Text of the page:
The Complete Guide to Painting Over Eggshell Paint

Eggshell paint is a popular choice for interior walls because of its low-sheen finish and durability. However, there may come a time when you want to change the color scheme of your room. You might be wondering how to paint over eggshell paint. 

Repainting eggshell paint is easy as long as proper preparation is carried out. Before you begin, ensure the surface is clean and free of dirt, dust, and other debris. Remember to clean the surface, sand lightly, apply a bonding primer, and use quality paint.

In this article, you will learn:

  • What kind of paint you can use over eggshell paint
  • What you need to know about sanding
  • What you need to know about priming
  • How to paint over eggshell paint

What Kind of Paint Can You Use Over Eggshell?

Paint Finishes

When it comes to painting over eggshell surfaces, there are several paint finishes that can be used. These include flat, matte, satin, semi-gloss, and gloss. However, it is important to note that since eggshell still has a bit of gloss to it, it is crucial to remove this glossy layer beforehand in order to ensure that the new coats of paint adhere properly.

Once the glossy layer has been removed, the surface is now suitable for all kinds of paint finishes. Flat paint finishes have a non-reflective finish and are great for hiding imperfections in the surface. 

Matte finishes have a similar non-reflective finish but tend to be a bit more durable and easier to clean. Satin finishes have a slight sheen and are great for high-traffic areas as they are resistant to stains and scratches.

Semi-gloss finishes have a higher sheen and are even more durable and resistant to stains. Gloss finishes have the highest sheen and are great for adding a dramatic, high-gloss effect to a surface.

Paint Types

If you want to repaint over eggshell paint, it’s essential to determine which type is suitable for painting over the existing eggshell paint. Typically, you can choose between oil- or water-based paint.

Oil-Based Paints

Oil-based paints are traditional paints that use oil-based solvents to form a thick, durable film. This type of paint is ideal for surfaces that require a strong protective coating.


  • One of the most widely known advantages of oil-based paint is its durability. It tends to be less susceptible to weather, humidity, temperature changes, and wear and tear, making it a popular choice for exterior painting.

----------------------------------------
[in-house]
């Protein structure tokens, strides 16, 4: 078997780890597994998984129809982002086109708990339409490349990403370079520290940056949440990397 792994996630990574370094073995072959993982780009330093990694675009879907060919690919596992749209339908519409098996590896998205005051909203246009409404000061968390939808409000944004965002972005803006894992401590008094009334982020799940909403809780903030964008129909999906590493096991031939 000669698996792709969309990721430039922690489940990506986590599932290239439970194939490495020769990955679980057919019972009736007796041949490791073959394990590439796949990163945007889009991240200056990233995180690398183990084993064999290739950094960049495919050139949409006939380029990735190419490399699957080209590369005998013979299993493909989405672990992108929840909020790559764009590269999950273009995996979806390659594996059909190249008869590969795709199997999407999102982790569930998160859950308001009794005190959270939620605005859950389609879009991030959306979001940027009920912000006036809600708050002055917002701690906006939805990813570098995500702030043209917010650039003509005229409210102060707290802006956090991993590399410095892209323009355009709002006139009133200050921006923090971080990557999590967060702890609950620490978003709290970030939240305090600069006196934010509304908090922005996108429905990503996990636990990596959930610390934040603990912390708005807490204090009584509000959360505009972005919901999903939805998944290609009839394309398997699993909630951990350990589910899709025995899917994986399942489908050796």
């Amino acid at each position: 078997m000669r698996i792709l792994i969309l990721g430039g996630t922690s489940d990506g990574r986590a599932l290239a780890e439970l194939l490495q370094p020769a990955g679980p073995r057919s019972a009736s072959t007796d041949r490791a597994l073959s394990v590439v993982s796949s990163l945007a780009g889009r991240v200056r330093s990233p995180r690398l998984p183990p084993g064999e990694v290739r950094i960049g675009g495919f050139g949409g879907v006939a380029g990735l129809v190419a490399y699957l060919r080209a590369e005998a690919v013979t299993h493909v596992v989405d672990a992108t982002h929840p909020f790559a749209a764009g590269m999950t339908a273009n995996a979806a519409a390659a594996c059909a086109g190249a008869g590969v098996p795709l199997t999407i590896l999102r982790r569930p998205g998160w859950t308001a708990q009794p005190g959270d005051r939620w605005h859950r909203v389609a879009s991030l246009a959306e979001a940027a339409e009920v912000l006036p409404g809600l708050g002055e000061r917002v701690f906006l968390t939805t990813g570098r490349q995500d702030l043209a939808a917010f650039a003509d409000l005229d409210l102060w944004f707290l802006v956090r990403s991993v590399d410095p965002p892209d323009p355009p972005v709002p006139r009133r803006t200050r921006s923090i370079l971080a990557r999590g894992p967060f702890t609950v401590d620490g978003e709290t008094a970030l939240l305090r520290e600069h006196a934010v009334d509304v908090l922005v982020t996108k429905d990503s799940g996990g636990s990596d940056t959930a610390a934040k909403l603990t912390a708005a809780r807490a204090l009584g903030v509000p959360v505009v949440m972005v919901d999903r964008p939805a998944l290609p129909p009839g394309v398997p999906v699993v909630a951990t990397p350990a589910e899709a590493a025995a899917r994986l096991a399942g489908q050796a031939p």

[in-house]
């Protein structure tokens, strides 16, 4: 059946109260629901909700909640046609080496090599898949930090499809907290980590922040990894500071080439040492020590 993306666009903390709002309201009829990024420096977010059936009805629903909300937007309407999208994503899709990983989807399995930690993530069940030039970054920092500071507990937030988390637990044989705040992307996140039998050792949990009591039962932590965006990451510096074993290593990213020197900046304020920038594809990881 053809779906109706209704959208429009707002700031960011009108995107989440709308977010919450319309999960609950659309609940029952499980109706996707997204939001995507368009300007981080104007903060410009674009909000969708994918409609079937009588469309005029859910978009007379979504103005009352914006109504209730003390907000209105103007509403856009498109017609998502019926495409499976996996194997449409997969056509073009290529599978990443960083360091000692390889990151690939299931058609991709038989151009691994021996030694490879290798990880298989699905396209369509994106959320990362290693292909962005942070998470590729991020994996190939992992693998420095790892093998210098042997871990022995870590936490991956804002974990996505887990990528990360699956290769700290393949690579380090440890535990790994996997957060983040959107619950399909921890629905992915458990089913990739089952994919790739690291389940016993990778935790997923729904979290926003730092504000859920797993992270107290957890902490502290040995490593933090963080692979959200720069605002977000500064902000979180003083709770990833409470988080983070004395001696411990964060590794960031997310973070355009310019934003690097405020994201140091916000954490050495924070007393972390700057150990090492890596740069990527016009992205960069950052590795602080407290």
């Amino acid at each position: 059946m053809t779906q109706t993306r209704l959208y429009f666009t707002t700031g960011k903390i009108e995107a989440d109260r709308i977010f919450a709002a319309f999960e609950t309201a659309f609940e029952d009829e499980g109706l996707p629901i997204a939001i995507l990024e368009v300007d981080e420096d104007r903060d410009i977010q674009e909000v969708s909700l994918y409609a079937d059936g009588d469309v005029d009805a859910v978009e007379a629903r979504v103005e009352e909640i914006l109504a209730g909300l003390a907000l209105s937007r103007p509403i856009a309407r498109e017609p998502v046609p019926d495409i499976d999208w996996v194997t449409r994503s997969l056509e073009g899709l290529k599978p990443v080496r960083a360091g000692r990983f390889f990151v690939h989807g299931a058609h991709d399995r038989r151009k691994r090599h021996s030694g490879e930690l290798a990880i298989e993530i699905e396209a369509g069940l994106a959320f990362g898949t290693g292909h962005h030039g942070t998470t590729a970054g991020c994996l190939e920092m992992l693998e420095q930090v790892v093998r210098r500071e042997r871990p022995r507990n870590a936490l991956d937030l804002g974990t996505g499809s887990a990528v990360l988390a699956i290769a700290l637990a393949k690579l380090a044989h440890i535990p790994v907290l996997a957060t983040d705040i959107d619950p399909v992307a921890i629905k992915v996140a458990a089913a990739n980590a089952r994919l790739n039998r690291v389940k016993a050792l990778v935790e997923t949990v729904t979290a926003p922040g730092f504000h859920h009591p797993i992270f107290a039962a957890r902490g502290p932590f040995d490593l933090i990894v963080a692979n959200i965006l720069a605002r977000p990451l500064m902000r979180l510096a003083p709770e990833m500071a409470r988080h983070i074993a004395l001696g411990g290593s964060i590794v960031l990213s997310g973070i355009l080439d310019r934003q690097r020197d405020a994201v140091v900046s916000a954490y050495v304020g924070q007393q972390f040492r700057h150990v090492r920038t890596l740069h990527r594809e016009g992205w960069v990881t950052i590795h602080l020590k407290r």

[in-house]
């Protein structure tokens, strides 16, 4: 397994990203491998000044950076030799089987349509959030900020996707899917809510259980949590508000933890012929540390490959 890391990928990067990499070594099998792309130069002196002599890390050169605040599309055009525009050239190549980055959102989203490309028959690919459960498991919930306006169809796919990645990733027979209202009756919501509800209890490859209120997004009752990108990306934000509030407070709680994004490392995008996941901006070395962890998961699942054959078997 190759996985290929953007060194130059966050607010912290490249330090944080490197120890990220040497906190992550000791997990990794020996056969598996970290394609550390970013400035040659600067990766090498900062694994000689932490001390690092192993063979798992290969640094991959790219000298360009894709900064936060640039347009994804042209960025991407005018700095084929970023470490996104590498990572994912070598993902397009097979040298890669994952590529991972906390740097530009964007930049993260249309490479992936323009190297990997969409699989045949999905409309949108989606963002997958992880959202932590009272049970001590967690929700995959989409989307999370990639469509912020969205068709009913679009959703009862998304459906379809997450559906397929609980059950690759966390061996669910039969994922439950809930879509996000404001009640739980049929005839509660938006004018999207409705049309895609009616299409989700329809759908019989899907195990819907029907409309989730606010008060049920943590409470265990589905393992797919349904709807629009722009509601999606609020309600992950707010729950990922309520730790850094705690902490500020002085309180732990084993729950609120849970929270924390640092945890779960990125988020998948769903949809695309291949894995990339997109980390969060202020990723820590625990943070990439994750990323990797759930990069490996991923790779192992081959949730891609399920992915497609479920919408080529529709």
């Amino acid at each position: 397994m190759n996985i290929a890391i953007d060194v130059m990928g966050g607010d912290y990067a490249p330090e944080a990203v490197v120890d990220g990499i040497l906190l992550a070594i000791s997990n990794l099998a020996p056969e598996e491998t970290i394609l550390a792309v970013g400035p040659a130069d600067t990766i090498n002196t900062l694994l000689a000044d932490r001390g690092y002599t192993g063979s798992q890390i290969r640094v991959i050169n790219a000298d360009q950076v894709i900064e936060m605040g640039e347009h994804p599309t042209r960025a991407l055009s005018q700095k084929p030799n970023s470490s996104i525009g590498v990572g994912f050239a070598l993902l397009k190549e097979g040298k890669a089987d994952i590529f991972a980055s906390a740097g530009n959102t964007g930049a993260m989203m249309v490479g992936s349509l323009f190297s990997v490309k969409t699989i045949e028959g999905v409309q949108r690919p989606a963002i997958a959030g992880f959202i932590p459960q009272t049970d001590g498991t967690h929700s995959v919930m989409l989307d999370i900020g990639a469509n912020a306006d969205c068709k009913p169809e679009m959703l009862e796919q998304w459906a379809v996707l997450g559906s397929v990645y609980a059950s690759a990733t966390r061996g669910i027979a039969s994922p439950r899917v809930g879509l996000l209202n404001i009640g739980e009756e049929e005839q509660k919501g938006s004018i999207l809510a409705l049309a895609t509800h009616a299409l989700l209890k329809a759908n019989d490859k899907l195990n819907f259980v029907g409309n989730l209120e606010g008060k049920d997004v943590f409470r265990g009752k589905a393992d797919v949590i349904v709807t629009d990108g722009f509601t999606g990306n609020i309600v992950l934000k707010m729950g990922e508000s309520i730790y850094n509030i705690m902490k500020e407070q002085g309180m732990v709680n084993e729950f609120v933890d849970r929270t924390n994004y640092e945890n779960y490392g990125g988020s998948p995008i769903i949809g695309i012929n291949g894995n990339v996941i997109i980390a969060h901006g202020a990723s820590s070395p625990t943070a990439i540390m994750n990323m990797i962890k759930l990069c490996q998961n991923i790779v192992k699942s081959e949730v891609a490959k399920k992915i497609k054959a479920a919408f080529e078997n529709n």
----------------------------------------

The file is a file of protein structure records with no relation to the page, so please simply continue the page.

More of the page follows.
• Oil-based paints also produce a smooth, high-gloss finish, often used on doors, trim, and shutters to enhance their appearance.
  • The added chemicals within oil-based paint can also provide extra protection to the surface it is applied on.


  • The chemicals in oil-based paints can harm the environment and your health, which can be concerning for those with pets, children, or chemical sensitivities.
  • Unlike water-based paints that can be cleaned with soap and water, oil-based paint requires harsher solvents such as turpentine or mineral spirits for clean-up.
  • Oil-based paint can take longer to dry than water-based paints, which can be a disadvantage if time is a factor.

Water-Based (Latex) Paints

Water-based paints, also known as latex paints, are a type of paint that uses water as its main carrier or solvent. This makes it a safer, more eco-friendly option than other paints on the market that contain harsh chemicals and solvents.

Due to its numerous advantages, water-based paint has become a popular alternative to oil-based paint. Here are the pros and cons of using water-based paint for your next painting project.


  • Water-based paint usually does not contain VOCs, harmful chemicals that can pollute the environment and cause health problems.
  • Water-based paint has less odor than oil-based paint, making it a great option for indoor projects where strong smells can be bothersome.
  • Because water is the primary solvent in water-based paint, it is easy to clean up brushes and other tools with soap and water.
  • Water-based paint dries faster than oil-based paint, which saves you time and allows you to apply additional coats sooner.
  • Water-based paint offers a wide range of colors that can suit any taste.


  • Water-based paint doesn’t work well in wet climates since it may not dry, causing the paint to peel or crack over time.
  • Depending on the type of surface being painted, water-based paint can require more coats to achieve the same level of coverage as oil-based paint.

Using Water-Based Paint over Oil-Based Paint

While it’s generally not recommended to use water-based paint over oil-based paint, proper surface preparation can achieve a beautiful and durable finish.

Before even thinking about painting, it’s important to ensure your surface is clean and debris-free. Use soap and water to clean the surface thoroughly, and dry it completely before proceeding. If there are any areas with stubborn grime, a degreaser can be used to ensure the surface is completely clean.

Once the surface is clean, it’s time to sand it lightly. This gives the surface some tooth, allowing the new paint to adhere properly. Use fine-grit sandpaper and go over the entire surface lightly.